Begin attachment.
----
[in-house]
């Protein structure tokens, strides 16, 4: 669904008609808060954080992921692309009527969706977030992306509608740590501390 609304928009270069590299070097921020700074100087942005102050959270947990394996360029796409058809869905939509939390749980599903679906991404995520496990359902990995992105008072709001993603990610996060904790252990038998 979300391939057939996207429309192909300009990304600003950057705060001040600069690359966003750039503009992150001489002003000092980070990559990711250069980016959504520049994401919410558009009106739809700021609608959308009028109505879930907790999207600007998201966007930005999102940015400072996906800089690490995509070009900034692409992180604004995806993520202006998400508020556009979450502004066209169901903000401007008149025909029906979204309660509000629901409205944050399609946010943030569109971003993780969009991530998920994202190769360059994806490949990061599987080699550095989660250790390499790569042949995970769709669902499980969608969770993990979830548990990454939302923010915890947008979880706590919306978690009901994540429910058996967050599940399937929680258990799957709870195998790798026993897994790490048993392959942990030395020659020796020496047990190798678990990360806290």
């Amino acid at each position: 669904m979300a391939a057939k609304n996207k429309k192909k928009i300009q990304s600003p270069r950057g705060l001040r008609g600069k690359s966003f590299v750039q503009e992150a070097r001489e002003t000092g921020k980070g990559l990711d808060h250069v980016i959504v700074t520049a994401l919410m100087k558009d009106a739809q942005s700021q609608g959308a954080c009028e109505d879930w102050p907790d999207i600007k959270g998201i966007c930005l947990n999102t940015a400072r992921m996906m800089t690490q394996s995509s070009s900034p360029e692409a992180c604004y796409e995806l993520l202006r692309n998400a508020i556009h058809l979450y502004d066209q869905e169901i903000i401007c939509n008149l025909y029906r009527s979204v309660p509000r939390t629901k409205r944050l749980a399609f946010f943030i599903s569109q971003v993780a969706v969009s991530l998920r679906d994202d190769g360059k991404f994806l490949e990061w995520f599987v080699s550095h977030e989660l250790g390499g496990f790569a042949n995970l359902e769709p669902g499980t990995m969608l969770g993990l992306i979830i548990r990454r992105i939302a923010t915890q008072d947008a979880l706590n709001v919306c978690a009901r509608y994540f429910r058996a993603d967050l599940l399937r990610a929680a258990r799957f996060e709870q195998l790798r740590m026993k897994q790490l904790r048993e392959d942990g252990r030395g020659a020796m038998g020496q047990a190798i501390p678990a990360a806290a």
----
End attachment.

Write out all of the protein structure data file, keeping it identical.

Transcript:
[in-house]
């Protein structure tokens, strides 16, 4: 669904008609808060954080992921692309009527969706977030992306509608740590501390 609304928009270069590299070097921020700074100087942005102050959270947990394996360029796409058809869905939509939390749980599903679906991404995520496990359902990995992105008072709001993603990610996060904790252990038998 979300391939057939996207429309192909300009990304600003950057705060001040600069690359966003750039503009992150001489002003000092980070990559990711250069980016959504520049994401919410558009009106739809700021609608959308009028109505879930907790999207600007998201966007930005999102940015400072996906800089690490995509070009900034692409992180604004995806993520202006998400508020556009979450502004066209169901903000401007008149025909029906979204309660509000629901409205944050399609946010943030569109971003993780969009991530998920994202190769360059994806490949990061599987080699550095989660250790390499790569042949995970769709669902499980969608969770993990979830548990990454939302923010915890947008979880706590919306978690009901994540429910058996967050599940399937929680258990799957709870195998790798026993897994790490048993392959942990030395020659020796020496047990190798678990990360806290």
């Amino acid at each position: 669904m979300a391939a057939k609304n996207k429309k192909k928009i300009q990304s600003p270069r950057g705060l001040r008609g600069k690359s966003f590299v750039q503009e992150a070097r001489e002003t000092g921020k980070g990559l990711d808060h250069v980016i959504v700074t520049a994401l919410m100087k558009d009106a739809q942005s700021q609608g959308a954080c009028e109505d879930w102050p907790d999207i600007k959270g998201i966007c930005l947990n999102t940015a400072r992921m996906m800089t690490q394996s995509s070009s900034p360029e692409a992180c604004y796409e995806l993520l202006r692309n998400a508020i556009h058809l979450y502004d066209q869905e169901i903000i401007c939509n008149l025909y029906r009527s979204v309660p509000r939390t629901k409205r944050l749980a399609f946010f943030i599903s569109q971003v993780a969706v969009s991530l998920r679906d994202d190769g360059k991404f994806l490949e990061w995520f599987v080699s550095h977030e989660l250790g390499g496990f790569a042949n995970l359902e769709p669902g499980t990995m969608l969770g993990l992306i979830i548990r990454r992105i939302a923010t915890q008072d947008a979880l706590n709001v919306c978690a009901r509608y994540f429910r058996a993603d967050l599940l399937r990610a929680a258990r799957f996060e709870q195998l790798r740590m026993k897994q790490l904790r048993e392959d942990g252990r030395g020659a020796m038998g020496q047990a190798i501390p678990a990360a806290a």